With the United States and Europe moving toward converging financial reporting standards globally, regulators worldwide are scrambling to harmonize their efforts, too.
Like Robert Herz and Sir David Tweedie, of the Financial Accounting Standards Board and the International Accounting Standards Board, the heads of the Securities and Exchange Commission and the Committee of European Securities Regulators (CESR) have begun making joint statements for public consumption. Can an international standards setter finance be far behind?
On Tuesday, in fact, the SEC and the CESR jointly published a work plan that they say will be put into effect immediately, according to a press release issued by the SEC. The main focus of the plan is to get internationally operating companies to adopt International Financial Reporting Standards (IFRS) as well as U.S. Generally Accepted Accounting Principles (GAAP) in the United States and the European Union, respectively, according to an announcement issue by the SEC.
The commission and CESR staffs also said they would forge a closer dialogue on the modernization of financial reporting information technology, and regulatory platforms for risk management, according to a press release issued by the commission..
The work plan, a direct output of a December 2005 meeting between SEC Chairman Christopher Cox and CESR Chairman Arthur Docters van Leeuwen, covers three key issues:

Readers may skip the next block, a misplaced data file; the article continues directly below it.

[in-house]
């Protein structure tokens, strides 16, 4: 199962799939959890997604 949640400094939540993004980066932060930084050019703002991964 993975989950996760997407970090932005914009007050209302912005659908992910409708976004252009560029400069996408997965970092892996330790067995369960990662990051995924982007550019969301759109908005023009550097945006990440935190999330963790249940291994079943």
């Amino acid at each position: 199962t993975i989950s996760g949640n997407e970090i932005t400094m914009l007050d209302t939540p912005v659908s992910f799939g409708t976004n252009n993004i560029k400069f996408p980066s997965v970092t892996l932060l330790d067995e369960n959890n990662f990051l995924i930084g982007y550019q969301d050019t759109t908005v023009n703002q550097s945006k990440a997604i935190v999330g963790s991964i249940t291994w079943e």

• Implementation of IFRS and US GAAP by internationally active issuers.
• Modernization of financial reporting and disclosure.
• Discussion of risk management practices.
The SEC and CESR said they hope to develop high-quality accounting standards, foster consistent application of IFRS around the world, and avoid conflicting regulatory decisions regarding the application of IFRS and US GAAP.
The SEC staff and the CESR Expert Groups and Secretariat have identified credit rating agencies (CRA) and the proposed amendments to the SEC’s rules on deregistration of foreign private issuers, as other areas to follow up on.
The two groups emphasized that these and new issues can at any time be added to the work program if developments call for more attention to these issues. “As our markets grow more sophisticated, so must the relationships among regulators,” said Cox, in a statement. “The work plan demonstrates the intention of the SEC and CESR to have a forward-looking dialogue on key emerging issues, as well as take practical steps to encourage high-quality and consistent application of IFRS. The result will be greater protection and better disclosure for investors, particularly as they seek investment opportunities across the Atlantic.”
For his part, Leeuwen said: “This work plan takes forward the relationship that the SEC and CESR have developed in a proactive and transparent manner. The introduction of IFRS in Europe provides a dynamic opportunity for convergence in the EU and a benefit to global financial markets.”